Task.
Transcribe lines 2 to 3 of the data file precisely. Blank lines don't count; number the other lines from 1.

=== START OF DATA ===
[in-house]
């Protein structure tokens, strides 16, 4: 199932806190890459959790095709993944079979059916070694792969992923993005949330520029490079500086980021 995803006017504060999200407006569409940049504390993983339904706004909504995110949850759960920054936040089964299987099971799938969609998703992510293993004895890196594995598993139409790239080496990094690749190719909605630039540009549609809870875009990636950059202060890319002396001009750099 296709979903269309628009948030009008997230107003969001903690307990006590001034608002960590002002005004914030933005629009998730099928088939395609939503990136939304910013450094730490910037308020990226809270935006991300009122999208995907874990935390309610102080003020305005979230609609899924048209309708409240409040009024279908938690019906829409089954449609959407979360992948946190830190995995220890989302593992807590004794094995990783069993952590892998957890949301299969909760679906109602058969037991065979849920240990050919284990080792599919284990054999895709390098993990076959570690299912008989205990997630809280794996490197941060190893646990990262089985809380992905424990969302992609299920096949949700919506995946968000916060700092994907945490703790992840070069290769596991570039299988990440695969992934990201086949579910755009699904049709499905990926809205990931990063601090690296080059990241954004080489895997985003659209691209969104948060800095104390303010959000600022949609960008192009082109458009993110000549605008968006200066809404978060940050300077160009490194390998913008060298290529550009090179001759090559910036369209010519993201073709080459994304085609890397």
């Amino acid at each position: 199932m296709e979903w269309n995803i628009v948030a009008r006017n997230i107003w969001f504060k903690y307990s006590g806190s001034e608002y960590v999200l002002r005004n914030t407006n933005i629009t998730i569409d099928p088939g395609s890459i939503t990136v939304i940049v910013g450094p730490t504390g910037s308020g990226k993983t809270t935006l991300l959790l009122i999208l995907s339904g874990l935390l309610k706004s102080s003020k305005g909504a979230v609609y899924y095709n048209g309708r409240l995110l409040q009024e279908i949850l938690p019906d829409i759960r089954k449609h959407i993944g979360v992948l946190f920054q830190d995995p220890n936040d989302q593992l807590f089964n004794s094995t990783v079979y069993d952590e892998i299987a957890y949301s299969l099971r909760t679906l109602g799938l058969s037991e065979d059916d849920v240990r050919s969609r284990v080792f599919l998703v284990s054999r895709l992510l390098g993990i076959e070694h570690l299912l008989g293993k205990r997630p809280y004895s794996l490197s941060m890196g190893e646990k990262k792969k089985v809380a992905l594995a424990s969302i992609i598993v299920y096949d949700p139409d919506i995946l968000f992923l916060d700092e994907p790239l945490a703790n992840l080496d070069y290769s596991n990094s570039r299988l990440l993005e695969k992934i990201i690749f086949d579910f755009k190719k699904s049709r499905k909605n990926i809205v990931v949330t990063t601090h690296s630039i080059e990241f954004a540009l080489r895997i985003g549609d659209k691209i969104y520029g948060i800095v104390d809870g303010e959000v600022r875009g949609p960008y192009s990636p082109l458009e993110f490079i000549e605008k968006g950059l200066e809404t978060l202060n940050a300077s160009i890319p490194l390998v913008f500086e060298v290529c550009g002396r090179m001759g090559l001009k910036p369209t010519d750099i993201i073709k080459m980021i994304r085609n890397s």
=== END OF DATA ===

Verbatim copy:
């Protein structure tokens, strides 16, 4: 199932806190890459959790095709993944079979059916070694792969992923993005949330520029490079500086980021 995803006017504060999200407006569409940049504390993983339904706004909504995110949850759960920054936040089964299987099971799938969609998703992510293993004895890196594995598993139409790239080496990094690749190719909605630039540009549609809870875009990636950059202060890319002396001009750099 296709979903269309628009948030009008997230107003969001903690307990006590001034608002960590002002005004914030933005629009998730099928088939395609939503990136939304910013450094730490910037308020990226809270935006991300009122999208995907874990935390309610102080003020305005979230609609899924048209309708409240409040009024279908938690019906829409089954449609959407979360992948946190830190995995220890989302593992807590004794094995990783069993952590892998957890949301299969909760679906109602058969037991065979849920240990050919284990080792599919284990054999895709390098993990076959570690299912008989205990997630809280794996490197941060190893646990990262089985809380992905424990969302992609299920096949949700919506995946968000916060700092994907945490703790992840070069290769596991570039299988990440695969992934990201086949579910755009699904049709499905990926809205990931990063601090690296080059990241954004080489895997985003659209691209969104948060800095104390303010959000600022949609960008192009082109458009993110000549605008968006200066809404978060940050300077160009490194390998913008060298290529550009090179001759090559910036369209010519993201073709080459994304085609890397």
């Amino acid at each position: 199932m296709e979903w269309n995803i628009v948030a009008r006017n997230i107003w969001f504060k903690y307990s006590g806190s001034e608002y960590v999200l002002r005004n914030t407006n933005i629009t998730i569409d099928p088939g395609s890459i939503t990136v939304i940049v910013g450094p730490t504390g910037s308020g990226k993983t809270t935006l991300l959790l009122i999208l995907s339904g874990l935390l309610k706004s102080s003020k305005g909504a979230v609609y899924y095709n048209g309708r409240l995110l409040q009024e279908i949850l938690p019906d829409i759960r089954k449609h959407i993944g979360v992948l946190f920054q830190d995995p220890n936040d989302q593992l807590f089964n004794s094995t990783v079979y069993d952590e892998i299987a957890y949301s299969l099971r909760t679906l109602g799938l058969s037991e065979d059916d849920v240990r050919s969609r284990v080792f599919l998703v284990s054999r895709l992510l390098g993990i076959e070694h570690l299912l008989g293993k205990r997630p809280y004895s794996l490197s941060m890196g190893e646990k990262k792969k089985v809380a992905l594995a424990s969302i992609i598993v299920y096949d949700p139409d919506i995946l968000f992923l916060d700092e994907p790239l945490a703790n992840l080496d070069y290769s596991n990094s570039r299988l990440l993005e695969k992934i990201i690749f086949d579910f755009k190719k699904s049709r499905k909605n990926i809205v990931v949330t990063t601090h690296s630039i080059e990241f954004a540009l080489r895997i985003g549609d659209k691209i969104y520029g948060i800095v104390d809870g303010e959000v600022r875009g949609p960008y192009s990636p082109l458009e993110f490079i000549e605008k968006g950059l200066e809404t978060l202060n940050a300077s160009i890319p490194l390998v913008f500086e060298v290529c550009g002396r090179m001759g090559l001009k910036p369209t010519d750099i993201i073709k080459m980021i994304r085609n890397s």